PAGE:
There seems to be no end to the rhetoric bouncing around between agricultural experts, critics and media about what’s driving food costs. Biofuels are still one of the most common scapegoats for why we’re paying more for our food than ever before. But the Farm Foundation wants to get to the root of it all. That’s why it sought out three academics from Purdue University to research more than a dozen studies and determine the “truth” behind what the organization calls “one of the most important issues facing agriculture today.” The Farm Foundation hopes the findings of their report will offer policy makers an objective source to refer to when facing the challenges of today’s food system.
Wally Tyner is one of the professors who was a part of the three-man team that conducted the study. The agricultural economics guru says his team found three major driving factors in high food prices:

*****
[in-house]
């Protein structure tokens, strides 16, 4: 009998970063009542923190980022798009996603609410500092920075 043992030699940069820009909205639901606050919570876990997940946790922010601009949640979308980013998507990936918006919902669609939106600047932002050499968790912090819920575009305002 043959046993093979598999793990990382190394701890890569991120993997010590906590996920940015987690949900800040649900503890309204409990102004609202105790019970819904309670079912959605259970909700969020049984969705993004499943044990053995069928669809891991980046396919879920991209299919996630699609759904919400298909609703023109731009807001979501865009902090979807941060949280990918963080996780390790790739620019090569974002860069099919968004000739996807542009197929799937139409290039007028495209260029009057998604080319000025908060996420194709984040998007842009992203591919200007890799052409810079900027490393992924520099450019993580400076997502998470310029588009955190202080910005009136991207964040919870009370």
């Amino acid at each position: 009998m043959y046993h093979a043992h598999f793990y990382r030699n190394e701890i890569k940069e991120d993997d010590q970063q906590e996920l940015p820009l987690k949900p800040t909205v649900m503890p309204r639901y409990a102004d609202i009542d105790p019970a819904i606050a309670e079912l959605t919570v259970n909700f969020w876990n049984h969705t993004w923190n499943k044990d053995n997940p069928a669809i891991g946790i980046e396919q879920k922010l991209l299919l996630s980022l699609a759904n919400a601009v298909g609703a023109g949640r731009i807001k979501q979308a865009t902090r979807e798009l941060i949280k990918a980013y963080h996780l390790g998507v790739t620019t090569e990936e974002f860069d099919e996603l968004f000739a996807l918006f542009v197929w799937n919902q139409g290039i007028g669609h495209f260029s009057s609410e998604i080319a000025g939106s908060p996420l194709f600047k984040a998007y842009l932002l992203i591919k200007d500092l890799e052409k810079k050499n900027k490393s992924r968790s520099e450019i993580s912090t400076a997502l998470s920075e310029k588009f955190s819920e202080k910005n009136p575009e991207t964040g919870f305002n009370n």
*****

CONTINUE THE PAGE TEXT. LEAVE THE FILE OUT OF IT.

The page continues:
“The first is global trends in production and consumption of agricultural commodities. The second is has to do with sort of macro economic factors, the depreciation of the dollar. And the third has to do with biofuels. And these are linked in some ways but in some ways its like a perfect storm of all these things coming together at the same time that has led to the huge run-up in prices.”
In this DomesticFuel Cast, we hear from Neal Conklin, President of Farm Foundation and Wally Tyner, Professor of Agricultural Economics at Purdue University. Here is the Domestic Fuel Cast #7:
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